What’s the difference between a know-it-all and a thought leader? The connotation. As children, every one of us knew a kid whose sense of self-importance and superior intellect was only surpassed by their inability to realize that the rolling eyes and the groans of their peers whenever they spoke was not an outward display of admiration and love but a collective cry of “Shut the hell up already!”. They are blinded by their own arrogance, clothed in a suit of pomposity and an ego so inflated that the Michelin Man looks skinny.
During a colleague of mine’s first year of college, a fellow student in a sociology class fit this description as if it were an über-tailored dress with dimensions calculated with Stephen Hawking-like mathematical precision. No matter what the discussion, no matter what the topic, she ALWAYS had something to say about it. He and a buddy of his, who was also in the class, gave her a nickname: Britannica. Yes, they named her after the line of encyclopedias because, well, she knew everything and was, at least to her, the go-to source for all knowledge. No matter the topic, she ALWAYS had either an experience with it or knowledge of it. As soon as she began one of her frequent monologues, there was a palpable annoyance in the room— hell, even the instructor betrayed her true feelings though she tried her damndest to conceal them.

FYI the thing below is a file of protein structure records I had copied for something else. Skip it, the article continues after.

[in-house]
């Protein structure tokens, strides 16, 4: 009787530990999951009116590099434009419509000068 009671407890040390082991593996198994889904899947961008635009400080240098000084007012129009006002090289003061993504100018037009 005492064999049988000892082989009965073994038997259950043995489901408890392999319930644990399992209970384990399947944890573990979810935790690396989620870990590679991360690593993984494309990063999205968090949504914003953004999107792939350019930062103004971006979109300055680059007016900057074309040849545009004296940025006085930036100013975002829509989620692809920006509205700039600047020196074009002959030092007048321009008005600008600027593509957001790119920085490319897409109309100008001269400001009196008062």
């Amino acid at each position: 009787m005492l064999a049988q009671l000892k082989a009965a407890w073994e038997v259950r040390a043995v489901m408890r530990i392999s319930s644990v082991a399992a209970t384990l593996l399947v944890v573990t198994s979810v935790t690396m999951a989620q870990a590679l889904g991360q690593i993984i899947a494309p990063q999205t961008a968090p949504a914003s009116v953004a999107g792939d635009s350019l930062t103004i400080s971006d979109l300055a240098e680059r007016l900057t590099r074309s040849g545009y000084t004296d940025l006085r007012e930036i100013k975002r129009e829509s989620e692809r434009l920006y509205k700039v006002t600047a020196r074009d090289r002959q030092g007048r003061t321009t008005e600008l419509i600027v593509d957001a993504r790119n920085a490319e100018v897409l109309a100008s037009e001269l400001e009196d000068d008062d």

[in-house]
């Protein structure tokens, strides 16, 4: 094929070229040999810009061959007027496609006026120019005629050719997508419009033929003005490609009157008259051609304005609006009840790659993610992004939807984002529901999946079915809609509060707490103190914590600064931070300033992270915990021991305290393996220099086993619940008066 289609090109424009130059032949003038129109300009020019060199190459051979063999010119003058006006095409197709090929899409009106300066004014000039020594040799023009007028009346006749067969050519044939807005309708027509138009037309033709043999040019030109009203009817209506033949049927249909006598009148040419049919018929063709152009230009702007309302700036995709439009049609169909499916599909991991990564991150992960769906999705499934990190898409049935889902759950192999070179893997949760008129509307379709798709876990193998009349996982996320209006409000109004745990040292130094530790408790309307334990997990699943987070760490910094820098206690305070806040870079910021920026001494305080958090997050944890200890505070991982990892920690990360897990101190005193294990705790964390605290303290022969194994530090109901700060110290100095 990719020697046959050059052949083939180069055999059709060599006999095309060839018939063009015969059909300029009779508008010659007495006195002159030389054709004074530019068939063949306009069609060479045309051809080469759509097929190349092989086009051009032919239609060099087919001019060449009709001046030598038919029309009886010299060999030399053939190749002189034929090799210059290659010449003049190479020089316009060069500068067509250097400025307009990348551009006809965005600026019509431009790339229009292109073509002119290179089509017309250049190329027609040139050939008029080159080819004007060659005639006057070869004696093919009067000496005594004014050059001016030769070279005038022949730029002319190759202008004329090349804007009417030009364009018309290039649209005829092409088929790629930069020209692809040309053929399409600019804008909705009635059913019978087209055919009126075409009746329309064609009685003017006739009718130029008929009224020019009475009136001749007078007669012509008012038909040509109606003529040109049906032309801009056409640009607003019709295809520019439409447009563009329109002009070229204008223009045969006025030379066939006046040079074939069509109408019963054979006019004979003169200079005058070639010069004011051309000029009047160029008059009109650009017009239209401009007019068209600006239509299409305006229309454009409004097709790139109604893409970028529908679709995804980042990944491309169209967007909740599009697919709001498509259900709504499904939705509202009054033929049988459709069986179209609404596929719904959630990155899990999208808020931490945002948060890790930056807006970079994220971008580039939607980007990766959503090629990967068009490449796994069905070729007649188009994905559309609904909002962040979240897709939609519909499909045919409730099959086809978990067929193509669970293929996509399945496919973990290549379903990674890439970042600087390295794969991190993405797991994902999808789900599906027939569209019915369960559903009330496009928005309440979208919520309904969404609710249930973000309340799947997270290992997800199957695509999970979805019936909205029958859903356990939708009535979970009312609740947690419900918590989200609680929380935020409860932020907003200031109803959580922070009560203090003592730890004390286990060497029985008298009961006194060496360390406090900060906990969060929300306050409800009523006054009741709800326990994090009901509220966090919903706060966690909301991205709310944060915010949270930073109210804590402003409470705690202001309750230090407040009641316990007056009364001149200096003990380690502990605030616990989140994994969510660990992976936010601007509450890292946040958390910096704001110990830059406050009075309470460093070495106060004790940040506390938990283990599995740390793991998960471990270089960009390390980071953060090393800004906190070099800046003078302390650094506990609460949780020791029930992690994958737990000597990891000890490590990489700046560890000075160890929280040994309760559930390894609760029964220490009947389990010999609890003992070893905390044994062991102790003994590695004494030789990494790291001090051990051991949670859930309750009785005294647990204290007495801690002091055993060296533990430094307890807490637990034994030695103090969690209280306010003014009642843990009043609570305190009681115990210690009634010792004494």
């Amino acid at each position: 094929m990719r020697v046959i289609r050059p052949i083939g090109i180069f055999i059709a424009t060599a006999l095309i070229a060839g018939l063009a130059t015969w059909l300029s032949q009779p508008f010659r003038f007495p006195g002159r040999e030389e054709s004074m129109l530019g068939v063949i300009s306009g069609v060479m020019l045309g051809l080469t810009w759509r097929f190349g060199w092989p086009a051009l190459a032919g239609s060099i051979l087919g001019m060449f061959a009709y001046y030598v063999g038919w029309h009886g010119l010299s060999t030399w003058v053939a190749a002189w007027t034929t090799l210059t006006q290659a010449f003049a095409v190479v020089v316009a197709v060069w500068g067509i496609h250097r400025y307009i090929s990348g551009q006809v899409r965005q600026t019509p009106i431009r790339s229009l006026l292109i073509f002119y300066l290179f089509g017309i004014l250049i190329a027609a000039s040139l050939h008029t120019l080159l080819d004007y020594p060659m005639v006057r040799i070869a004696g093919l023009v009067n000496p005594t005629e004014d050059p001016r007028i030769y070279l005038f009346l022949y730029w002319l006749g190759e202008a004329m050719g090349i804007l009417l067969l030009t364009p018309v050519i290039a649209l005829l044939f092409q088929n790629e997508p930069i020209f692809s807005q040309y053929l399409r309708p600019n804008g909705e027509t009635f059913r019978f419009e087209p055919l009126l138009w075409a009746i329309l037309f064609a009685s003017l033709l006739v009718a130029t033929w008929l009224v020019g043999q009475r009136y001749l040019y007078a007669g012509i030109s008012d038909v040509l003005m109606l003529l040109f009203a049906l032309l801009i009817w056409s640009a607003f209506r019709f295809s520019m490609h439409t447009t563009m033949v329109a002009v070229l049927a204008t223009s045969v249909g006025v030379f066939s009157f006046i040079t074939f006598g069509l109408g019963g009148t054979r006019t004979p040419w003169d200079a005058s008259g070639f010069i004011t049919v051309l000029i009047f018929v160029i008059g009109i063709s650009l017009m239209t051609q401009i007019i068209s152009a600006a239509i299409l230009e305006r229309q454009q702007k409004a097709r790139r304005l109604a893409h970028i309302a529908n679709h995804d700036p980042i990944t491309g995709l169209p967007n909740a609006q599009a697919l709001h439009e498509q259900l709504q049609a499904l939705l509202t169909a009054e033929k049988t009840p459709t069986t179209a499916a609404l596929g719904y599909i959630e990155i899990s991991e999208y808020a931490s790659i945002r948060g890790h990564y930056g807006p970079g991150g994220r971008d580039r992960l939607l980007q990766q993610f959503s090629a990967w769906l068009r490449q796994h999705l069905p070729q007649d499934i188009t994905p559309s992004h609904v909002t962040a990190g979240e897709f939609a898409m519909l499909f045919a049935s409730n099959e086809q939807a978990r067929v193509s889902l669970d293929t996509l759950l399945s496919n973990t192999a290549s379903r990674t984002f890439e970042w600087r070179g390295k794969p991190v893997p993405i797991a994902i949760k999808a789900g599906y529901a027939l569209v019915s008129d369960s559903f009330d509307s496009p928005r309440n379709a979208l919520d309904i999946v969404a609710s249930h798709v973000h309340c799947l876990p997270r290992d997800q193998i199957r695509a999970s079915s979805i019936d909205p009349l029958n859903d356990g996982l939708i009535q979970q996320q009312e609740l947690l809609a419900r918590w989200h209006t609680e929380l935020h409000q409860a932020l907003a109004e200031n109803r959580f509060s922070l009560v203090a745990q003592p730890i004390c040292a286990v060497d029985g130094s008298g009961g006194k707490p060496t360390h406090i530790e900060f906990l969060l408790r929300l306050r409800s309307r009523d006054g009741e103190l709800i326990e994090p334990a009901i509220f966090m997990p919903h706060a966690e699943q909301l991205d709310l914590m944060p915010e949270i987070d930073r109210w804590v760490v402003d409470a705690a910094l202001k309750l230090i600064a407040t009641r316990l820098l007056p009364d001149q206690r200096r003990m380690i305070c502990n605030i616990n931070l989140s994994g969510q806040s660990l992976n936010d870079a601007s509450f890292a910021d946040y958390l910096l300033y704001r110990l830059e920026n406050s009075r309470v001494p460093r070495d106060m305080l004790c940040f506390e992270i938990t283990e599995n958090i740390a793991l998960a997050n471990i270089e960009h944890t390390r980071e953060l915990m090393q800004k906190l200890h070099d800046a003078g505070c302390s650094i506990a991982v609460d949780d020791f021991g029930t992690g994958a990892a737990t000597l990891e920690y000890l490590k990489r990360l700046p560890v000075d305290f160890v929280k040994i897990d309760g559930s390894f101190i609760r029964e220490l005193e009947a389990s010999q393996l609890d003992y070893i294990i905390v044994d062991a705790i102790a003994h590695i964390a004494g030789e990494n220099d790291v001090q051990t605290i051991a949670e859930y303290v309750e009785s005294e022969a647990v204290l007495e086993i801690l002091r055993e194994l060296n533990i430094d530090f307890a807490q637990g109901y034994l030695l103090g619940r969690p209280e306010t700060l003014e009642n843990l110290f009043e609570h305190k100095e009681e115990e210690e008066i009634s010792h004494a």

I know a thing or two about a thing or two, but there is something to be said about modesty and letting your successes speak for you and your intellectual prowess. I know many smart people, and I also know many people who don’t think it necessary to toot their own proverbial horn. They think as I do, that results speak louder than grandstanding or proclaiming yourself an expert. (NEWSFLASH: There is no such thing as an “expert.” No has ever, nor will anyone ever, know everything about everything, much less one particular item.) Thought leaders are as useful as a pair of sunglasses in Point Barrow, Alaska on December 21st. They are egotistical pukes whose sense of importance is nauseating to those of us who know better. Wanna impress me? Show me what you can do; don’t tell me what you can do.
It’s been said that those who can, do, and those who can’t, teach. Bull. That’s an insult to many fine and hard-working teachers. I’d like to amend that last independent clause with “Those who can’t, proclaim they can better than anyone else and grow up to be thought leaders.”